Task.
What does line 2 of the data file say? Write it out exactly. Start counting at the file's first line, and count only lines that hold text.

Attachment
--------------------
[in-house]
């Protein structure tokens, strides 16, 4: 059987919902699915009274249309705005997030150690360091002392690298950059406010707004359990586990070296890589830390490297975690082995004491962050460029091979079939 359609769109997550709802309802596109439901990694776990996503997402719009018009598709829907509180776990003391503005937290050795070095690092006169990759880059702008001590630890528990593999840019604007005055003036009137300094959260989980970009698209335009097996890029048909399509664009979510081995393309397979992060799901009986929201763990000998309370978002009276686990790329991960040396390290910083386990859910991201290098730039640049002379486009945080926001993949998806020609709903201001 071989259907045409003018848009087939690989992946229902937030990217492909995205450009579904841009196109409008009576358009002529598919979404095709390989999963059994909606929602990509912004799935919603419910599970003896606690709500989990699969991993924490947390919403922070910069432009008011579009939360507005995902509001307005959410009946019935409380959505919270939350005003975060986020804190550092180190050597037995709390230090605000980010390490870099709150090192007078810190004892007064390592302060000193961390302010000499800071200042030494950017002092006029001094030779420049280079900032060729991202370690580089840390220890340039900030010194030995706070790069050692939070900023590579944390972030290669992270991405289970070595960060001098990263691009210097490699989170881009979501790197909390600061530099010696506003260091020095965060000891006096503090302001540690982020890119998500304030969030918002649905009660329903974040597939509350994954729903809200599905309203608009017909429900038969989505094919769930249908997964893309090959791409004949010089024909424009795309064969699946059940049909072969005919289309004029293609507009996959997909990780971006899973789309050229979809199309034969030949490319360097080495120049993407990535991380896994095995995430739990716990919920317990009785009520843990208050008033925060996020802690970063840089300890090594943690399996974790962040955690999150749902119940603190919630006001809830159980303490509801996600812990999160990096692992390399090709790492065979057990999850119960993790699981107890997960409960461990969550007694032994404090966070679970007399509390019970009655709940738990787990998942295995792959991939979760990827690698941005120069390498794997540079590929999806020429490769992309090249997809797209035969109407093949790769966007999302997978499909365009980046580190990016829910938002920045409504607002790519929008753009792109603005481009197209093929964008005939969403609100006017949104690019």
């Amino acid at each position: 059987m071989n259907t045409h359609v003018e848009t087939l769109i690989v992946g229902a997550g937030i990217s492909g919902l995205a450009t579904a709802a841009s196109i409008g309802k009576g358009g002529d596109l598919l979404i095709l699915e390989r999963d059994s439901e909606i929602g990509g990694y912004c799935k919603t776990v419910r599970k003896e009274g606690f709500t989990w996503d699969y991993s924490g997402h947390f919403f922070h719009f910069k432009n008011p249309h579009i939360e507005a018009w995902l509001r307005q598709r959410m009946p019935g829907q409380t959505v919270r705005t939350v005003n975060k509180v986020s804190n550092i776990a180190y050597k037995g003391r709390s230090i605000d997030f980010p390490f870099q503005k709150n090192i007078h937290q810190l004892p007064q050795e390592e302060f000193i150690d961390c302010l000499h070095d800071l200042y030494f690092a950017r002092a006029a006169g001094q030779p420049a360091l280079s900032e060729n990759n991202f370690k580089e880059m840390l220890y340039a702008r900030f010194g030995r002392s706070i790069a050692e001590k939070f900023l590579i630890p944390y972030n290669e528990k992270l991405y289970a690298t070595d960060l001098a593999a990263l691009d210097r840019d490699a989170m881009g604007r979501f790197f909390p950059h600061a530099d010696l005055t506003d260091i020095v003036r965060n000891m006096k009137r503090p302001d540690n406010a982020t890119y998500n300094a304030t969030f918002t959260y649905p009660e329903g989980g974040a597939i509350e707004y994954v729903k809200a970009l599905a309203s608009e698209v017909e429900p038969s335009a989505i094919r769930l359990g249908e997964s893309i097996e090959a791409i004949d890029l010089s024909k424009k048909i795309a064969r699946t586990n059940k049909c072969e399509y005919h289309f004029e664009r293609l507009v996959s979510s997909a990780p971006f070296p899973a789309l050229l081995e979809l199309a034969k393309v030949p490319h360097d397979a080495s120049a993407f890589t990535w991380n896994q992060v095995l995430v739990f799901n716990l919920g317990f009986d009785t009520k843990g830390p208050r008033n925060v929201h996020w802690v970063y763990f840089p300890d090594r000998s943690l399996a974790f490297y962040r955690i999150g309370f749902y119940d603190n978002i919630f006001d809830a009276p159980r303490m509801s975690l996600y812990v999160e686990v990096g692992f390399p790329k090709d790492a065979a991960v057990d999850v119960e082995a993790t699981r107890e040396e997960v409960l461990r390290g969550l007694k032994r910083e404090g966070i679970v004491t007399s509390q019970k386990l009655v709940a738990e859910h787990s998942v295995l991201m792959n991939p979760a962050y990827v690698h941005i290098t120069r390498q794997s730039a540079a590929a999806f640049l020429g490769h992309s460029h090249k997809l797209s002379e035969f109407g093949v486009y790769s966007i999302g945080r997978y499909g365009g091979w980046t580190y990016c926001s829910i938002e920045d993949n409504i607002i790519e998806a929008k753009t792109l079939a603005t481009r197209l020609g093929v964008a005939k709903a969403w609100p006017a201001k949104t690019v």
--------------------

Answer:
């Protein structure tokens, strides 16, 4: 059987919902699915009274249309705005997030150690360091002392690298950059406010707004359990586990070296890589830390490297975690082995004491962050460029091979079939 359609769109997550709802309802596109439901990694776990996503997402719009018009598709829907509180776990003391503005937290050795070095690092006169990759880059702008001590630890528990593999840019604007005055003036009137300094959260989980970009698209335009097996890029048909399509664009979510081995393309397979992060799901009986929201763990000998309370978002009276686990790329991960040396390290910083386990859910991201290098730039640049002379486009945080926001993949998806020609709903201001 071989259907045409003018848009087939690989992946229902937030990217492909995205450009579904841009196109409008009576358009002529598919979404095709390989999963059994909606929602990509912004799935919603419910599970003896606690709500989990699969991993924490947390919403922070910069432009008011579009939360507005995902509001307005959410009946019935409380959505919270939350005003975060986020804190550092180190050597037995709390230090605000980010390490870099709150090192007078810190004892007064390592302060000193961390302010000499800071200042030494950017002092006029001094030779420049280079900032060729991202370690580089840390220890340039900030010194030995706070790069050692939070900023590579944390972030290669992270991405289970070595960060001098990263691009210097490699989170881009979501790197909390600061530099010696506003260091020095965060000891006096503090302001540690982020890119998500304030969030918002649905009660329903974040597939509350994954729903809200599905309203608009017909429900038969989505094919769930249908997964893309090959791409004949010089024909424009795309064969699946059940049909072969005919289309004029293609507009996959997909990780971006899973789309050229979809199309034969030949490319360097080495120049993407990535991380896994095995995430739990716990919920317990009785009520843990208050008033925060996020802690970063840089300890090594943690399996974790962040955690999150749902119940603190919630006001809830159980303490509801996600812990999160990096692992390399090709790492065979057990999850119960993790699981107890997960409960461990969550007694032994404090966070679970007399509390019970009655709940738990787990998942295995792959991939979760990827690698941005120069390498794997540079590929999806020429490769992309090249997809797209035969109407093949790769966007999302997978499909365009980046580190990016829910938002920045409504607002790519929008753009792109603005481009197209093929964008005939969403609100006017949104690019």